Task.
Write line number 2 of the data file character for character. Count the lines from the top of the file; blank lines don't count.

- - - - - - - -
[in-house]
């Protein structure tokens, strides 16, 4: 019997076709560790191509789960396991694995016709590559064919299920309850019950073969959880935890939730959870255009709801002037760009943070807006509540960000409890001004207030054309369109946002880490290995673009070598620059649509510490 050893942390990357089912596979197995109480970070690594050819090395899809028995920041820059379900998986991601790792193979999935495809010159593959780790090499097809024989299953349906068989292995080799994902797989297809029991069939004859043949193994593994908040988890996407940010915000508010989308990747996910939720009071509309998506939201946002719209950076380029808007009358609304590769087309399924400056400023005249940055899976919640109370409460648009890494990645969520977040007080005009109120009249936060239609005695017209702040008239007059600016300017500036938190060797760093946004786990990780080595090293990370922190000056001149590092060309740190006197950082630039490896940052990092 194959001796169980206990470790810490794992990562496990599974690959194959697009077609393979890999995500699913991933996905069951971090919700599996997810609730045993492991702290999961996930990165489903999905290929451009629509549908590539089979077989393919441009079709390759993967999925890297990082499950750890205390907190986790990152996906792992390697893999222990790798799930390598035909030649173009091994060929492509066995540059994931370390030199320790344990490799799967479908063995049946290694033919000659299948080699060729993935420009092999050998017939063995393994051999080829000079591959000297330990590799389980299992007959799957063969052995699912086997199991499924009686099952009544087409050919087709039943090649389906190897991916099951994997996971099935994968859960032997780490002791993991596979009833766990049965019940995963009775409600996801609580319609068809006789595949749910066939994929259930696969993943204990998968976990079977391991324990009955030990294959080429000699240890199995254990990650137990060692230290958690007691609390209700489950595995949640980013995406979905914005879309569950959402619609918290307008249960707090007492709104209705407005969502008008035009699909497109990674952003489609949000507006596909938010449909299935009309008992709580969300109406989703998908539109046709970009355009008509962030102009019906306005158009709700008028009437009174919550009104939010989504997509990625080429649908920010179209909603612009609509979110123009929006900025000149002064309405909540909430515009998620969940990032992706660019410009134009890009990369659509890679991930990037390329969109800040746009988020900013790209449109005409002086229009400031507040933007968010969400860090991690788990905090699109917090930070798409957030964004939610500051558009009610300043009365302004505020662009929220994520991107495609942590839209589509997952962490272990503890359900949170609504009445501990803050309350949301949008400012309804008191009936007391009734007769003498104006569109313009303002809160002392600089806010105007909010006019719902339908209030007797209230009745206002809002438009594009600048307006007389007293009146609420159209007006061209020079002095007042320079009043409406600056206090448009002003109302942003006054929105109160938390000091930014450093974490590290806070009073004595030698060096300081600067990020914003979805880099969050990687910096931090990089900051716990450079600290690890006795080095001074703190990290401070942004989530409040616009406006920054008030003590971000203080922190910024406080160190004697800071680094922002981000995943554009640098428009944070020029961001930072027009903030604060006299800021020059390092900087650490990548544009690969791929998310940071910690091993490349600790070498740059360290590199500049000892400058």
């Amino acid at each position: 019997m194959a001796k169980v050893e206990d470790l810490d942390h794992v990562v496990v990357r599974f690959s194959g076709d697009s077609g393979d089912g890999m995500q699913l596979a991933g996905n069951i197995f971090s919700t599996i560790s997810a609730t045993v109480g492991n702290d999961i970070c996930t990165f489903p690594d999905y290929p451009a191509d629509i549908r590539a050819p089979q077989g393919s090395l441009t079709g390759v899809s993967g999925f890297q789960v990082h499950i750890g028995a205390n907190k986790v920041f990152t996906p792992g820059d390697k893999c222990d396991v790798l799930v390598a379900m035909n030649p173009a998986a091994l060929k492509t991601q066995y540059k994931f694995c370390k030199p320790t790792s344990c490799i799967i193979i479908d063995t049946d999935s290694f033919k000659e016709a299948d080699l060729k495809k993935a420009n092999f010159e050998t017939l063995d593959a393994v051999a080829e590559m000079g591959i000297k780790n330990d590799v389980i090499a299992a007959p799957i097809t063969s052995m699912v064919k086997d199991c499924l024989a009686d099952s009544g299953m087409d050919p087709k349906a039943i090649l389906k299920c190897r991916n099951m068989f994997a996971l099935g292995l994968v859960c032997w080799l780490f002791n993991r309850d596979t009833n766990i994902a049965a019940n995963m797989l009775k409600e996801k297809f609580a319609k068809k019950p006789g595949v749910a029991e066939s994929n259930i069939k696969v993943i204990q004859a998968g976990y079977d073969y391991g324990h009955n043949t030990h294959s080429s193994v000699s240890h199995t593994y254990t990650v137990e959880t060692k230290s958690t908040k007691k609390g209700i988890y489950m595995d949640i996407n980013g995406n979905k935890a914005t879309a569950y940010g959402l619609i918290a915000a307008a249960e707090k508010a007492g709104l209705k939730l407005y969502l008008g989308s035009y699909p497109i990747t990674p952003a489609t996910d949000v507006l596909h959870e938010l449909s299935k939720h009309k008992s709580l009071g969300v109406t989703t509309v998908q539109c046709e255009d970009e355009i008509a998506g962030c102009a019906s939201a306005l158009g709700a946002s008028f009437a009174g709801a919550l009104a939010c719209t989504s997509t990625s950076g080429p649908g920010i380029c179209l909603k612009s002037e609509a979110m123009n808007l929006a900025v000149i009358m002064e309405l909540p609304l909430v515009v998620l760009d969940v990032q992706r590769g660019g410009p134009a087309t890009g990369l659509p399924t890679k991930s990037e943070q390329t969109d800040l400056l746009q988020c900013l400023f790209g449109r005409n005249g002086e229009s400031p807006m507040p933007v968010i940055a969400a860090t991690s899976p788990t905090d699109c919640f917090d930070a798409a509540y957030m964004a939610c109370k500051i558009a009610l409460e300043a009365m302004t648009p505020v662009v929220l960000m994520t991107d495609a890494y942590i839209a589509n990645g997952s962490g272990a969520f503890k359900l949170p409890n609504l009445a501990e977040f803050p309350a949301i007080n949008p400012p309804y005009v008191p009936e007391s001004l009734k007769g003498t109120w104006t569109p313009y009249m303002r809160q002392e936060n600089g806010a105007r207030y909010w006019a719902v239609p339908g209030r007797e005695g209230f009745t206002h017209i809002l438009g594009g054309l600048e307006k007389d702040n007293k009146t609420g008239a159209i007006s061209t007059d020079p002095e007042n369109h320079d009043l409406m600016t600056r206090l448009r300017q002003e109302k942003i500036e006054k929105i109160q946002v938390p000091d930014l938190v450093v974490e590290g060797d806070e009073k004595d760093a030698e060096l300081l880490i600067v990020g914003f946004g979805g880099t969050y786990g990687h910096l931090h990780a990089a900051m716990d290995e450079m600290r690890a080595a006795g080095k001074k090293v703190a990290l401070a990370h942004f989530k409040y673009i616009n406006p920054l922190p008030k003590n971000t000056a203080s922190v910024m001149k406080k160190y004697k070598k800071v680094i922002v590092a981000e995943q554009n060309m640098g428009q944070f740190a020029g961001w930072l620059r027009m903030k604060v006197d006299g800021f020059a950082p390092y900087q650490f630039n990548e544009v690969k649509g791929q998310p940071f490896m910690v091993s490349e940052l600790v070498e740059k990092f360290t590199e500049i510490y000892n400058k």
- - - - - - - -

């Protein structure tokens, strides 16, 4: 019997076709560790191509789960396991694995016709590559064919299920309850019950073969959880935890939730959870255009709801002037760009943070807006509540960000409890001004207030054309369109946002880490290995673009070598620059649509510490 050893942390990357089912596979197995109480970070690594050819090395899809028995920041820059379900998986991601790792193979999935495809010159593959780790090499097809024989299953349906068989292995080799994902797989297809029991069939004859043949193994593994908040988890996407940010915000508010989308990747996910939720009071509309998506939201946002719209950076380029808007009358609304590769087309399924400056400023005249940055899976919640109370409460648009890494990645969520977040007080005009109120009249936060239609005695017209702040008239007059600016300017500036938190060797760093946004786990990780080595090293990370922190000056001149590092060309740190006197950082630039490896940052990092 194959001796169980206990470790810490794992990562496990599974690959194959697009077609393979890999995500699913991933996905069951971090919700599996997810609730045993492991702290999961996930990165489903999905290929451009629509549908590539089979077989393919441009079709390759993967999925890297990082499950750890205390907190986790990152996906792992390697893999222990790798799930390598035909030649173009091994060929492509066995540059994931370390030199320790344990490799799967479908063995049946290694033919000659299948080699060729993935420009092999050998017939063995393994051999080829000079591959000297330990590799389980299992007959799957063969052995699912086997199991499924009686099952009544087409050919087709039943090649389906190897991916099951994997996971099935994968859960032997780490002791993991596979009833766990049965019940995963009775409600996801609580319609068809006789595949749910066939994929259930696969993943204990998968976990079977391991324990009955030990294959080429000699240890199995254990990650137990060692230290958690007691609390209700489950595995949640980013995406979905914005879309569950959402619609918290307008249960707090007492709104209705407005969502008008035009699909497109990674952003489609949000507006596909938010449909299935009309008992709580969300109406989703998908539109046709970009355009008509962030102009019906306005158009709700008028009437009174919550009104939010989504997509990625080429649908920010179209909603612009609509979110123009929006900025000149002064309405909540909430515009998620969940990032992706660019410009134009890009990369659509890679991930990037390329969109800040746009988020900013790209449109005409002086229009400031507040933007968010969400860090991690788990905090699109917090930070798409957030964004939610500051558009009610300043009365302004505020662009929220994520991107495609942590839209589509997952962490272990503890359900949170609504009445501990803050309350949301949008400012309804008191009936007391009734007769003498104006569109313009303002809160002392600089806010105007909010006019719902339908209030007797209230009745206002809002438009594009600048307006007389007293009146609420159209007006061209020079002095007042320079009043409406600056206090448009002003109302942003006054929105109160938390000091930014450093974490590290806070009073004595030698060096300081600067990020914003979805880099969050990687910096931090990089900051716990450079600290690890006795080095001074703190990290401070942004989530409040616009406006920054008030003590971000203080922190910024406080160190004697800071680094922002981000995943554009640098428009944070020029961001930072027009903030604060006299800021020059390092900087650490990548544009690969791929998310940071910690091993490349600790070498740059360290590199500049000892400058």